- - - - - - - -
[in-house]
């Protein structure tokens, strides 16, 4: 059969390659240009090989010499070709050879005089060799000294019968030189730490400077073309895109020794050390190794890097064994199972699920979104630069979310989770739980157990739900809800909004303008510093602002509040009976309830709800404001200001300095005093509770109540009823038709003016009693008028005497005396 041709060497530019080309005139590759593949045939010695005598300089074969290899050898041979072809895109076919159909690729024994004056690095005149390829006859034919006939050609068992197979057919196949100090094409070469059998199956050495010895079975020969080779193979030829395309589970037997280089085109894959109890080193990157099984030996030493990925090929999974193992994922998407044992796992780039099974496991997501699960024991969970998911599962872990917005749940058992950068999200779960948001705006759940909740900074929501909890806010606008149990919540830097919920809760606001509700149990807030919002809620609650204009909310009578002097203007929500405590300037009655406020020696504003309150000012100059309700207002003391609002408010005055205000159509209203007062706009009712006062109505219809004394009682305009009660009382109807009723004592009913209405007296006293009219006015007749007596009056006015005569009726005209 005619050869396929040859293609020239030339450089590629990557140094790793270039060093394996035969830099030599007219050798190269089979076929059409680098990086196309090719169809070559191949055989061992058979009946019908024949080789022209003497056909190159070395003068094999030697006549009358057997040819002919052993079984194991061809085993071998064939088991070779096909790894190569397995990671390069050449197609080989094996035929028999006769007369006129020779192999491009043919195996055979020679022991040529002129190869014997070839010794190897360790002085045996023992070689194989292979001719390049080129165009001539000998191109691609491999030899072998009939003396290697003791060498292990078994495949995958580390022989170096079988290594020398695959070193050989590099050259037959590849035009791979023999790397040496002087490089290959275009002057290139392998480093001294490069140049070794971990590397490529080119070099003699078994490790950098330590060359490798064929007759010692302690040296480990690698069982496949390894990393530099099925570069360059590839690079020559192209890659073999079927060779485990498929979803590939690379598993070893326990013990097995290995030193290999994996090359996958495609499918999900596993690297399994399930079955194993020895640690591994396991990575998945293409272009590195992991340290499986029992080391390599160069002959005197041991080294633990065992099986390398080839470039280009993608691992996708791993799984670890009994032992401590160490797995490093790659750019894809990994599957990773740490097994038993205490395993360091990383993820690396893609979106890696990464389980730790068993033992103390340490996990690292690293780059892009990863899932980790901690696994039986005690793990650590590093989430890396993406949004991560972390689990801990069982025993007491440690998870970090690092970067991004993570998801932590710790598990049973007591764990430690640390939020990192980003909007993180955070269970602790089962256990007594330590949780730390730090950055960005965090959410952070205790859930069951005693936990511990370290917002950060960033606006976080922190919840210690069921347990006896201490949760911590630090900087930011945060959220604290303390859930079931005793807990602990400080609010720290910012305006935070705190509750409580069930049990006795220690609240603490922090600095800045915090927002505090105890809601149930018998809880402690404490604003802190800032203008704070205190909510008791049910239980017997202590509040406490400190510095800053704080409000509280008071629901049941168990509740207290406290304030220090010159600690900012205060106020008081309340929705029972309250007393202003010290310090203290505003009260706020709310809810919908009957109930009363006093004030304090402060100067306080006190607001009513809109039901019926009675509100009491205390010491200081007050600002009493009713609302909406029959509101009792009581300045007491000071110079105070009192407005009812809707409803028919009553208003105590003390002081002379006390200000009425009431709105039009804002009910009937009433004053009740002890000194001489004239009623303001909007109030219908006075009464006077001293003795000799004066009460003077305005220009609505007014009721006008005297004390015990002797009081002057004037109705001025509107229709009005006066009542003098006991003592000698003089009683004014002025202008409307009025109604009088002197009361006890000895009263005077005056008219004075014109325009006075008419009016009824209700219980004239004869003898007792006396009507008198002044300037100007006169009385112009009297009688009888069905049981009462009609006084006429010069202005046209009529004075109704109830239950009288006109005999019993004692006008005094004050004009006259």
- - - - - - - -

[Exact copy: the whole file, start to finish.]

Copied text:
[in-house]
């Protein structure tokens, strides 16, 4: 059969390659240009090989010499070709050879005089060799000294019968030189730490400077073309895109020794050390190794890097064994199972699920979104630069979310989770739980157990739900809800909004303008510093602002509040009976309830709800404001200001300095005093509770109540009823038709003016009693008028005497005396 041709060497530019080309005139590759593949045939010695005598300089074969290899050898041979072809895109076919159909690729024994004056690095005149390829006859034919006939050609068992197979057919196949100090094409070469059998199956050495010895079975020969080779193979030829395309589970037997280089085109894959109890080193990157099984030996030493990925090929999974193992994922998407044992796992780039099974496991997501699960024991969970998911599962872990917005749940058992950068999200779960948001705006759940909740900074929501909890806010606008149990919540830097919920809760606001509700149990807030919002809620609650204009909310009578002097203007929500405590300037009655406020020696504003309150000012100059309700207002003391609002408010005055205000159509209203007062706009009712006062109505219809004394009682305009009660009382109807009723004592009913209405007296006293009219006015007749007596009056006015005569009726005209 005619050869396929040859293609020239030339450089590629990557140094790793270039060093394996035969830099030599007219050798190269089979076929059409680098990086196309090719169809070559191949055989061992058979009946019908024949080789022209003497056909190159070395003068094999030697006549009358057997040819002919052993079984194991061809085993071998064939088991070779096909790894190569397995990671390069050449197609080989094996035929028999006769007369006129020779192999491009043919195996055979020679022991040529002129190869014997070839010794190897360790002085045996023992070689194989292979001719390049080129165009001539000998191109691609491999030899072998009939003396290697003791060498292990078994495949995958580390022989170096079988290594020398695959070193050989590099050259037959590849035009791979023999790397040496002087490089290959275009002057290139392998480093001294490069140049070794971990590397490529080119070099003699078994490790950098330590060359490798064929007759010692302690040296480990690698069982496949390894990393530099099925570069360059590839690079020559192209890659073999079927060779485990498929979803590939690379598993070893326990013990097995290995030193290999994996090359996958495609499918999900596993690297399994399930079955194993020895640690591994396991990575998945293409272009590195992991340290499986029992080391390599160069002959005197041991080294633990065992099986390398080839470039280009993608691992996708791993799984670890009994032992401590160490797995490093790659750019894809990994599957990773740490097994038993205490395993360091990383993820690396893609979106890696990464389980730790068993033992103390340490996990690292690293780059892009990863899932980790901690696994039986005690793990650590590093989430890396993406949004991560972390689990801990069982025993007491440690998870970090690092970067991004993570998801932590710790598990049973007591764990430690640390939020990192980003909007993180955070269970602790089962256990007594330590949780730390730090950055960005965090959410952070205790859930069951005693936990511990370290917002950060960033606006976080922190919840210690069921347990006896201490949760911590630090900087930011945060959220604290303390859930079931005793807990602990400080609010720290910012305006935070705190509750409580069930049990006795220690609240603490922090600095800045915090927002505090105890809601149930018998809880402690404490604003802190800032203008704070205190909510008791049910239980017997202590509040406490400190510095800053704080409000509280008071629901049941168990509740207290406290304030220090010159600690900012205060106020008081309340929705029972309250007393202003010290310090203290505003009260706020709310809810919908009957109930009363006093004030304090402060100067306080006190607001009513809109039901019926009675509100009491205390010491200081007050600002009493009713609302909406029959509101009792009581300045007491000071110079105070009192407005009812809707409803028919009553208003105590003390002081002379006390200000009425009431709105039009804002009910009937009433004053009740002890000194001489004239009623303001909007109030219908006075009464006077001293003795000799004066009460003077305005220009609505007014009721006008005297004390015990002797009081002057004037109705001025509107229709009005006066009542003098006991003592000698003089009683004014002025202008409307009025109604009088002197009361006890000895009263005077005056008219004075014109325009006075008419009016009824209700219980004239004869003898007792006396009507008198002044300037100007006169009385112009009297009688009888069905049981009462009609006084006429010069202005046209009529004075109704109830239950009288006109005999019993004692006008005094004050004009006259």